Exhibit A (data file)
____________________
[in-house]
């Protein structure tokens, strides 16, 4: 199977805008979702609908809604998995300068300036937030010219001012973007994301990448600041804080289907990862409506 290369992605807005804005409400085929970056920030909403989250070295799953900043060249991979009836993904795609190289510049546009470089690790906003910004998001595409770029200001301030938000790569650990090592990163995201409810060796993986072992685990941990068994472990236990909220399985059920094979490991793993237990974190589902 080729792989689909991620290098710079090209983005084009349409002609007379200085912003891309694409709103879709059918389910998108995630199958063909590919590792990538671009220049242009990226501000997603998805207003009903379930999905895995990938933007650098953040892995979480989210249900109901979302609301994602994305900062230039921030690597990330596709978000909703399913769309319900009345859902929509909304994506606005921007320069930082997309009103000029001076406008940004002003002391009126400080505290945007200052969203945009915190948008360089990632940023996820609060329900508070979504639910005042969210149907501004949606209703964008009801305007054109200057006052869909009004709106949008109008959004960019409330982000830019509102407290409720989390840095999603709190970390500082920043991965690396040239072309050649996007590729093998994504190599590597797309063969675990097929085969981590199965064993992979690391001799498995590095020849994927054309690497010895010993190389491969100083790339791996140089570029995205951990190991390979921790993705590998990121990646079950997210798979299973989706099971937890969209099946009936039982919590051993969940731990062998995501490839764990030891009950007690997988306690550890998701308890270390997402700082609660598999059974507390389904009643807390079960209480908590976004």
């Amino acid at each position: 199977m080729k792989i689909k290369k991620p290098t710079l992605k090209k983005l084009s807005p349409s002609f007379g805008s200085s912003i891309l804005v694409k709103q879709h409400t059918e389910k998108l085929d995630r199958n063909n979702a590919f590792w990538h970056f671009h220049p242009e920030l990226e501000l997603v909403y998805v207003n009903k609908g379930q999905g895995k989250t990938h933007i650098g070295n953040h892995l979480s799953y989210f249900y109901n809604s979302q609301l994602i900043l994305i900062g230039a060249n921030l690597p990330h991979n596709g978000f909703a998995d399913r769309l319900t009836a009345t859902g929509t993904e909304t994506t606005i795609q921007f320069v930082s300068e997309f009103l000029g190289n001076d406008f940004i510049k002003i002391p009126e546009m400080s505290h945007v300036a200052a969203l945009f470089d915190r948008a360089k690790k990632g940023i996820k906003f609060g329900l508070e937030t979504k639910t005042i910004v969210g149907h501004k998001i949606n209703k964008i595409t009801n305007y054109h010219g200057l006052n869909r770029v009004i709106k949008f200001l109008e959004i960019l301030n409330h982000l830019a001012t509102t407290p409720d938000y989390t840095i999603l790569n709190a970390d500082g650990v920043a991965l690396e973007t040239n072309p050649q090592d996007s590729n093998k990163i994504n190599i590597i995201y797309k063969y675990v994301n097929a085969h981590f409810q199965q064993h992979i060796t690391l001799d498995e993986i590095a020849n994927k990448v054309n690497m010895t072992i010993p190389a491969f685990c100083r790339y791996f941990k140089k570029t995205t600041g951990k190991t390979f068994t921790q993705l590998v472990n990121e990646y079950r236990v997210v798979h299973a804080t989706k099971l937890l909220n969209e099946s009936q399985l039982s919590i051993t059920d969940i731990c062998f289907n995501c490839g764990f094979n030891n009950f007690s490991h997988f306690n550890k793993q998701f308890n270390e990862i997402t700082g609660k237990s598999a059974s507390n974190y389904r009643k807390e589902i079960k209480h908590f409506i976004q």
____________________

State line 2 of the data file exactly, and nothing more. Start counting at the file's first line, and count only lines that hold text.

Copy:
């Protein structure tokens, strides 16, 4: 199977805008979702609908809604998995300068300036937030010219001012973007994301990448600041804080289907990862409506 290369992605807005804005409400085929970056920030909403989250070295799953900043060249991979009836993904795609190289510049546009470089690790906003910004998001595409770029200001301030938000790569650990090592990163995201409810060796993986072992685990941990068994472990236990909220399985059920094979490991793993237990974190589902 080729792989689909991620290098710079090209983005084009349409002609007379200085912003891309694409709103879709059918389910998108995630199958063909590919590792990538671009220049242009990226501000997603998805207003009903379930999905895995990938933007650098953040892995979480989210249900109901979302609301994602994305900062230039921030690597990330596709978000909703399913769309319900009345859902929509909304994506606005921007320069930082997309009103000029001076406008940004002003002391009126400080505290945007200052969203945009915190948008360089990632940023996820609060329900508070979504639910005042969210149907501004949606209703964008009801305007054109200057006052869909009004709106949008109008959004960019409330982000830019509102407290409720989390840095999603709190970390500082920043991965690396040239072309050649996007590729093998994504190599590597797309063969675990097929085969981590199965064993992979690391001799498995590095020849994927054309690497010895010993190389491969100083790339791996140089570029995205951990190991390979921790993705590998990121990646079950997210798979299973989706099971937890969209099946009936039982919590051993969940731990062998995501490839764990030891009950007690997988306690550890998701308890270390997402700082609660598999059974507390389904009643807390079960209480908590976004």